Told through the lens of a timeless protagonist, 'Last Year's Eve' is a fictional tale which sets to humanise the experience of refugees.
Inspired by his own family's immigration and hardship, creator Zac Kazepis underwent a process of immersing himself in the real-life stories of displaced persons.
“The show itself is a fictional story, reinterpreted and based on real events covering the different waves of migration across Australian history, brought together through the lens of the protagonist, Hugo,” Zac says.
“I did a lot of research when I first wrote the show, which was informed by speaking with people from different refugee groups, but also my own family experience. I'm first generation Greek. My grandparents and father were born in Greece, and came over during the '60s in that principal wave. That's always been a part of my life, and their experiences helped inform the work.”
Hugo, played by Zac on stage, was separated from his homeland as a child, tying in with the ongoing refugee crisis by reflecting experiences universally relatable to those impacted by war and famine.
“One of the real aims of this show is that I really wanted to, before trying to make an overt political statement, examine what the concept of being an outsider is. To me, that's a universal human experience. The story of displaced people is one of the oldest stories there is. The message is brought through from this individual character's experience. I want the audience to see a person, which I think is really what's missing from the whole debate.
“Hugo is a person with flaws, so he's not just a token for a message that I'm trying to project. What I try to do in this show is to communicate something that's deeper, that has a deep human message,” Zac says.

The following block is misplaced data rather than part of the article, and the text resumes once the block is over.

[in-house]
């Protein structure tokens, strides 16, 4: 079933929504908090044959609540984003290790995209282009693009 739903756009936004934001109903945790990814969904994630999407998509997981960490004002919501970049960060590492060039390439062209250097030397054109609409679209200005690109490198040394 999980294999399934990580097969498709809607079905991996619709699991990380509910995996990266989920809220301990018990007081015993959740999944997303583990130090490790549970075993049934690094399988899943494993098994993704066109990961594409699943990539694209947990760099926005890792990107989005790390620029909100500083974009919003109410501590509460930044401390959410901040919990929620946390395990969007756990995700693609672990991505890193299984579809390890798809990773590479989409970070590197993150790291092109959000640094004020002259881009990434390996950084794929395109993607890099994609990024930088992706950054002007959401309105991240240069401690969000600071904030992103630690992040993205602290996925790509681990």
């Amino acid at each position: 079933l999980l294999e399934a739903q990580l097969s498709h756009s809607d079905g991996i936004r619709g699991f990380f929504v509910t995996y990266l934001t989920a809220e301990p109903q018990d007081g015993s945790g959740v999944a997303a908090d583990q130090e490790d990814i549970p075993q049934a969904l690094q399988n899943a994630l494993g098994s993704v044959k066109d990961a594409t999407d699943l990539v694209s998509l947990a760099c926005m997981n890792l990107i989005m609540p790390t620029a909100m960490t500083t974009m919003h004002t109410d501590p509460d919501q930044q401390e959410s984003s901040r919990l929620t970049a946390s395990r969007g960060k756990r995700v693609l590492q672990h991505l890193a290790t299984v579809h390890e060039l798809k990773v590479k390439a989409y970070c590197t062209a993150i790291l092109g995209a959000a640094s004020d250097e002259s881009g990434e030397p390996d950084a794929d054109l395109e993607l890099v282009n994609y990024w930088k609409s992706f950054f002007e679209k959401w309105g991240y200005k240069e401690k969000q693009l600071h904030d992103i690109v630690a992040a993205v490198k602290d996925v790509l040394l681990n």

As a narrative, 'Last Year's Eve' bends the boundaries of time and space to depict the full spectrum of Hugo's journey. Zac tells, “The show flicks between the past and present, in which Hugo's waiting to see through his last night before leaving the country, his experiences in Australia in the past, waiting in refugee camps as a child, and losing family. It's never overtly said where Hugo is specifically from, there are things that reference it, though there are cues.”
The production reflects upon the state of the media, and the representation of refugees in the public eye.
“It becomes white noise at a certain point. The messaging of the media is all the same. The objective of the show is to remind people of their humanity. I think, one thing that I really have hoped to do with this show, is to be able to create and tell a story with which someone who is uninformed can come in and see that even though these characters are from another place, they can see someone who is more or less just like themselves, in these key human ways.”
“Visually, my inspirations have come a lot from the book by Sean Tan, 'The Arrival'. Some of the visual aspects of that book inspired the work early on. In terms of staging, it's simple. It's me with a suitcase full of Hugo's belongings, which are all very specific to his character... Between past and present, Hugo's experiences, and the set, become dreamlike.
“It's grounded in naturalism, but with strong abstractions to represent the dream states, the inner child. This is reflected in the lighting design, sound, and performance. I'm a music composer and sound designer, so the music sets the underscore to the changing scenes.”
'Last Year's Eve' plays Mainstage at Bakehouse Theatre 11-16 March.